I went looking for Edna Ferber last week in the most logical place — her hometown public library.
I figured I find her thriving there, just two and a half miles from Edna Ferber Elementary School.
Alas, I found the Ferber collection somewhat lacking. To be fair, I’d had some lofty expectations — a dedicated section, perhaps with a bust of the writer once called the greatest American woman novelist of her day.
I found a couple of books, minus her Pulitzer Prize winning novel, So Big (which I promptly ordered from the Algoma library). Come on, Appleton! You can name a school after Edna but you can’t read her work?
I’m not blaming the library; they stock what people read and I’m guessing Edna’s not showing up on a lot of book club lists. I know she’s not being taught in our schools.
But, I think Edna Ferber needs a champion and a lot more hometown love. So, I’m volunteering for the job.
For Pete’s sake, Harry Houdini gets a school, a restaurant, a walking trail, a whole plaza and a museum and he only lived in Appleton for a couple of years.
Where’s the Edna love?
Edna Ferber moved to Appleton when she was 12-years old. She graduated from Appleton High School, attended Lawrence University and worked for the Appleton Daily Crescent.
She’s an actual Appletonian and you can hear it in her written voice. While I waited for my copy of So Big to show up, I read Buttered Side Up, a collection of short stories.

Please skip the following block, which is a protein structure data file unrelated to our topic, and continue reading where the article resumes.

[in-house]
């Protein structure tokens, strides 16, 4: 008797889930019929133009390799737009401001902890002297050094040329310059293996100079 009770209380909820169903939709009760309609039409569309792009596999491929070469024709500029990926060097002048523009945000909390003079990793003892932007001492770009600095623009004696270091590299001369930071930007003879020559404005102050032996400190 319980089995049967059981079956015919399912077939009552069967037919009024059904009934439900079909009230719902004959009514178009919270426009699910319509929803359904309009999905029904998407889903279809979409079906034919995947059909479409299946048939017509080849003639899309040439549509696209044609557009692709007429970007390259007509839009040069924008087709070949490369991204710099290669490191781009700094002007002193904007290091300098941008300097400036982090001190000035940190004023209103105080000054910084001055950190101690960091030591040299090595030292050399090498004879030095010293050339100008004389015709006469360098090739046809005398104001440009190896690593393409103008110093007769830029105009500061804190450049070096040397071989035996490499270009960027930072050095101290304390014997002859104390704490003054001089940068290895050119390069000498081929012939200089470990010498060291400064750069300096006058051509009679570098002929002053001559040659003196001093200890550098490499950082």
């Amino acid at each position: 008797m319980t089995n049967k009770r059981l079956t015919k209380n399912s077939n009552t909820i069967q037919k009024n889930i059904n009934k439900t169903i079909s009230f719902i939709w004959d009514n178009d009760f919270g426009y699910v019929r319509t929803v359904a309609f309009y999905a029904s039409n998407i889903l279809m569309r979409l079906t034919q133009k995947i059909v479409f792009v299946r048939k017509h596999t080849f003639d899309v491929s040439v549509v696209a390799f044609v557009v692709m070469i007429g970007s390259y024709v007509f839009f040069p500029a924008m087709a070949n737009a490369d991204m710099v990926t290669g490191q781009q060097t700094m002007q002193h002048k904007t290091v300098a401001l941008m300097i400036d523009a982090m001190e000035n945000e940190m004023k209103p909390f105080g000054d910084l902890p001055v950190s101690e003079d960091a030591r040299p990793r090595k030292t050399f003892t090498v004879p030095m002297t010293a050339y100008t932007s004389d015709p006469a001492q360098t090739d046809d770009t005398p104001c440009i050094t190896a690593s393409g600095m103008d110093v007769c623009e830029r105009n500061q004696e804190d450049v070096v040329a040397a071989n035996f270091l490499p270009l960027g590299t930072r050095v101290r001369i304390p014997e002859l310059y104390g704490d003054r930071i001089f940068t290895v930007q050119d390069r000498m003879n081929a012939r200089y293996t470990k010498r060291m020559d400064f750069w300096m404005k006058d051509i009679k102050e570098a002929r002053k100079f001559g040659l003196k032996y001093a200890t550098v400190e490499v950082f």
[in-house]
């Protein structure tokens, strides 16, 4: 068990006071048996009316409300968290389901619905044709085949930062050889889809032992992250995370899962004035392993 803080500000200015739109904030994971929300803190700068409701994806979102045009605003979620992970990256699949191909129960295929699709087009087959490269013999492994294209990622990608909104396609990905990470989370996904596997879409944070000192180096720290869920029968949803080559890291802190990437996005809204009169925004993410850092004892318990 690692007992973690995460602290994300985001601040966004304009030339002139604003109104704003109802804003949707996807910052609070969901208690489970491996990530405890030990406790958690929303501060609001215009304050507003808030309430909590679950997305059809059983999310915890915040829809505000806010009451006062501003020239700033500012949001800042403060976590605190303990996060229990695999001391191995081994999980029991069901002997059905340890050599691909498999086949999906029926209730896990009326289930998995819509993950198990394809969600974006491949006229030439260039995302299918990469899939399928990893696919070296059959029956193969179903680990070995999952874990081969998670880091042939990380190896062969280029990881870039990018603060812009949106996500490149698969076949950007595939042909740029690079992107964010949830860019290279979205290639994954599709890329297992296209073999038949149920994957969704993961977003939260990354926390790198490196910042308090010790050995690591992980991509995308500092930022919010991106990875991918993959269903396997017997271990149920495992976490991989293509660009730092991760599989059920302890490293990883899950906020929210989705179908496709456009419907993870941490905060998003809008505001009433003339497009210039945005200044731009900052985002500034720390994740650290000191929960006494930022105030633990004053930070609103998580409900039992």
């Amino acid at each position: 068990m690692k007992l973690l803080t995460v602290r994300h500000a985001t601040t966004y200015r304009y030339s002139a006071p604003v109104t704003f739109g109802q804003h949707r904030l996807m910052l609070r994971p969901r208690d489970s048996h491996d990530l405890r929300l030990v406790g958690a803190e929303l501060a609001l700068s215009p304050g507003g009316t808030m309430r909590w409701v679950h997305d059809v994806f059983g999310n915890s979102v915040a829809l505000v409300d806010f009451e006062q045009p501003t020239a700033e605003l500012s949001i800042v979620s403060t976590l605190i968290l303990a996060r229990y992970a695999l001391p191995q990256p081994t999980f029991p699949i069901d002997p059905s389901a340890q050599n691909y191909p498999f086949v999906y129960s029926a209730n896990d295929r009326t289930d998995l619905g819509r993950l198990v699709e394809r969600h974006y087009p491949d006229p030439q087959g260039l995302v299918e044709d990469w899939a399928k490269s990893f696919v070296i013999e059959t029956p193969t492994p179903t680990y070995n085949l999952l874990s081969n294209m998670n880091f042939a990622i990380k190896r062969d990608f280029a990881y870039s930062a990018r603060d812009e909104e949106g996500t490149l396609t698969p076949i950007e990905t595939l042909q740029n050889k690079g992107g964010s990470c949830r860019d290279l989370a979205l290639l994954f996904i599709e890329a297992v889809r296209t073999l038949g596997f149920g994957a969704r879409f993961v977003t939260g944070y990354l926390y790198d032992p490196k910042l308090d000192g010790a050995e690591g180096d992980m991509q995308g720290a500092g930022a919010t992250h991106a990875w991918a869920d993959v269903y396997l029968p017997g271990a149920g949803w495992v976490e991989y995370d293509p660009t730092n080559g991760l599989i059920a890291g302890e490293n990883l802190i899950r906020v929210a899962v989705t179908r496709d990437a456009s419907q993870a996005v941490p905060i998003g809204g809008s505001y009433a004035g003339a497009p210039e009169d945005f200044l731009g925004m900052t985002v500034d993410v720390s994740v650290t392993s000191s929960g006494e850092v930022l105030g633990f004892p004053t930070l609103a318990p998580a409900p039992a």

I’m also familiar with the musical adaptation of her novel Showboat, and I’d love to see a local production of that play sometime. (Sidenote: There is an important difference between a work that is racist and one that exposes racism and I strongly defend Edna in that regard. In fact, I believe she was ahead of her time.)
An esteemed member of the Algonquin Round Table, a lunchtime group of New York writers and critics, Edna rolled with critics, writers, columnists, actors, playwrights, and novelists. She wrote constantly and she always remained true to herself, despite the criticism she faced.
“”I never have written with an eye to what is called the public, or the market, or the trend or the editor or the reviewer,” she wrote. “Good or bad, popular or unpopular, lasting or ephemeral, the words I have put down on paper were the best words I could summon at the time to express the thing I wanted more than anything else to say.”
I’ll be returning my copy of So Big this week (It’s a weird title and Edna and I both think it could have been much more appealing. Don’t let that deter you) and I think you should check it out.
I also think the AASD should be including Edna Ferber in its curriculum and I’d love to walk down the Edna Ferber trail sometime soon.
But, let’s start with the books. How about including So Big or Showboat or Giant on your next summer reading list.
What do you say?